After service began in 1914, the CIAE continued to grow as demand increased. They invested heavily in infrastructure –approximately 75-85% of profits until 1950. Their main competition, the CATE, had financial difficulties in Europe after World War I, & in 1920 company control passed to the Belgian holding company Société Financière de Transports et d’Entreprises Industrielles (SOFINA). To mark the change, the CATE became the Compañía Hispanoamericana de Electricidad (CHADE) with head offices in Barcelona & Madrid. Large investment kept the CHADE as the largest supplier of electricity in Buenos Aires, especially after the 1929 opening of a super-generator port complex:
The 1930s was expected to usher in a new era of demand from the purchase of radios & refrigerators. However, serious economic repercussions from the 1929 crisis kept consumption from skyrocketing. The CIAE followed the CHADE with a new generator of their own in 1933 on the opposite dock but without Chiogna’s trademark Italian style. The Usina Doctor Carlos Givogri, designed by José Molinari used the iconography of the times –a little Art Deco mixed with some Monumentalism. In the 1960s, it was jokingly christened Nuestra Señora de Electricidad at the School of Architecture as a reference to its basilica-like appearance:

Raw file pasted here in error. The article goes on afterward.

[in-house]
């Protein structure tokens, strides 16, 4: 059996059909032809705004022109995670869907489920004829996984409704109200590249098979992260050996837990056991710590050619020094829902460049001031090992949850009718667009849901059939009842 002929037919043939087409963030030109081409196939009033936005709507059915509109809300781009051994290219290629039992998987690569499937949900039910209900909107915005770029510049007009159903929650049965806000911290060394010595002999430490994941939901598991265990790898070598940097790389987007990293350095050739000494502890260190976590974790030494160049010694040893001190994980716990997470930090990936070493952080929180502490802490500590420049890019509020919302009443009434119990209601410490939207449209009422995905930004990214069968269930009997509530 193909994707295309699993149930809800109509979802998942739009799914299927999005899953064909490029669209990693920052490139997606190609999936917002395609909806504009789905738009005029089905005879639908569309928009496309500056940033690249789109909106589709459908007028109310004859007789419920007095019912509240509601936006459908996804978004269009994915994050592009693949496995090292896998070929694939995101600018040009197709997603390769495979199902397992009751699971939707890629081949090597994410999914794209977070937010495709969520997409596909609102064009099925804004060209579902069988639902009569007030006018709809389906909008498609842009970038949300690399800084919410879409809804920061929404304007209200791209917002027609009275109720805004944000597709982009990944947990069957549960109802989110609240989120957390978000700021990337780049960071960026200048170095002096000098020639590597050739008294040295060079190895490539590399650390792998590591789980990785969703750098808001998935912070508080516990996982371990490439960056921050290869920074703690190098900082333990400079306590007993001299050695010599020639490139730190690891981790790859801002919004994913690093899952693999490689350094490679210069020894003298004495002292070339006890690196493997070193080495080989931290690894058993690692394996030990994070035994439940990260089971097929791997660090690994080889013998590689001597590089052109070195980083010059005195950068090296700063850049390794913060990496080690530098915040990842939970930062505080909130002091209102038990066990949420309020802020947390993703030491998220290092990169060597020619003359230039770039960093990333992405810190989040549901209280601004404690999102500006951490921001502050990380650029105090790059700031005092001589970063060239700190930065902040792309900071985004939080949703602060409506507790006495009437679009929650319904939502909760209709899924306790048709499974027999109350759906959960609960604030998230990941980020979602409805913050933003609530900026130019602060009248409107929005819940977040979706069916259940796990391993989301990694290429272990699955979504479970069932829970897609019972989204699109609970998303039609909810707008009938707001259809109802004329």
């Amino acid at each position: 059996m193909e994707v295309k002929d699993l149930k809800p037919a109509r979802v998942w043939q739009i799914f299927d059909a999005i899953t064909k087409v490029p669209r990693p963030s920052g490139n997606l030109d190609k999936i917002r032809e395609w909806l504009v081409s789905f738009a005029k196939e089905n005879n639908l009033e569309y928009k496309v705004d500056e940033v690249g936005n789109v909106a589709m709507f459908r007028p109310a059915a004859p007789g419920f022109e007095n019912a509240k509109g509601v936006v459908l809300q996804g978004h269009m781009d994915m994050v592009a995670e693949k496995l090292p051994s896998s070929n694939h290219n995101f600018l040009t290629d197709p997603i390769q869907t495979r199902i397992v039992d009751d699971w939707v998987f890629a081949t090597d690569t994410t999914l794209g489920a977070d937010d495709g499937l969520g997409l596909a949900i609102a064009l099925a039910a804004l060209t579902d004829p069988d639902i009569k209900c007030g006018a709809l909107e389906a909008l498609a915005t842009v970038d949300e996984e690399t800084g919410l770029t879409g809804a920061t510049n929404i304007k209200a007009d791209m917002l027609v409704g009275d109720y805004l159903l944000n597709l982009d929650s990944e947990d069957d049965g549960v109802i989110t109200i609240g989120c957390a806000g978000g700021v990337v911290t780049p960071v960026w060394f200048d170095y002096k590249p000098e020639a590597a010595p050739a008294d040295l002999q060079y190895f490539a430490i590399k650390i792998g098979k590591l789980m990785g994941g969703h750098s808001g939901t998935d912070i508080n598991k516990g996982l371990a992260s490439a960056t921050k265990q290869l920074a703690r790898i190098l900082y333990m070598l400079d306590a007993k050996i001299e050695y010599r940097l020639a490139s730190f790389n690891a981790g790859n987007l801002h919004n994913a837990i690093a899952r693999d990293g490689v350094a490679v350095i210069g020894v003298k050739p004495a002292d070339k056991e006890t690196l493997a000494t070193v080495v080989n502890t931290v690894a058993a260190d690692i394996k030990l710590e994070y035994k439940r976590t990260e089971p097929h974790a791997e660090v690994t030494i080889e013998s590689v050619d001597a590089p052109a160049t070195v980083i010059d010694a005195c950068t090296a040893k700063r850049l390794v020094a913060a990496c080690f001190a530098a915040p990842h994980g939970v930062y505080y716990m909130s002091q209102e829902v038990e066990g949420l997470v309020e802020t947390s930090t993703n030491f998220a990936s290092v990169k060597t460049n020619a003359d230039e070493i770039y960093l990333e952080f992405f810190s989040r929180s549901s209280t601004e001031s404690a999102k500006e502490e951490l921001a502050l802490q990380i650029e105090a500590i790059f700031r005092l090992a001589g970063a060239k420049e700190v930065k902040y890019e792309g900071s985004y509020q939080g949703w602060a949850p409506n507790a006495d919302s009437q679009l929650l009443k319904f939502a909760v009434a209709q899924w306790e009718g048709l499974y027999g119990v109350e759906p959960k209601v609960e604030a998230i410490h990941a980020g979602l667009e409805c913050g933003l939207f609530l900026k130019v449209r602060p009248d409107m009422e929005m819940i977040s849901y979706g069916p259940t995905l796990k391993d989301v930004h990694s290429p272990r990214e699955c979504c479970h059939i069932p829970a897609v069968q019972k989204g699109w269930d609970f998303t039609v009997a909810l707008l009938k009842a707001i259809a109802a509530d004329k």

A few years earlier, three additional secondary generators had been built; however, only the Pérez Galdós installation across from the main generator in La Boca retained the original architectural branding of the CIAE’s early years. Estados Unidos (awesome eagles) & Tucumán subusinas pictured below:
Financially, the CIAE made such a profit in its early years & attracted so many new investors that the initial start-up loan of $20 million from Columbus was paid off in 1924. From 1929-36, they obtained new debt by borrowing $22 million (28% of their net worth)… mainly for the construction of the super-usina. Most of the new loan was paid off quickly & the CIAE enjoyed good financial standing.
But during the 1930s, little new capital from investors or Motor-Columbus was acquired. Profit margins leveled off at about 8% in terms of local currency & decreased dramatically in Swiss Francs. The CIAE also paid around 17% of its net profit in taxes & concession agreements… all this before stockholders were paid any dividends. In other words, the CIAE maintained itself well –quite an accomplishment in Argentina– but never saw large growth after its first 15-20 years of operation.
When everyone was suffering after the 1929 stock market crash, competitor CHADE earned profits of 10% annually. The decrease in personal consumption was offset by industrial growth + a dual pricing structure… industry was charged a lot more than individual consumers. Although the CIAE did not supply big industry, making considerable profit during a worldwide depression & politicial troubles in Argentina made everyone question their operation & that of the CHADE…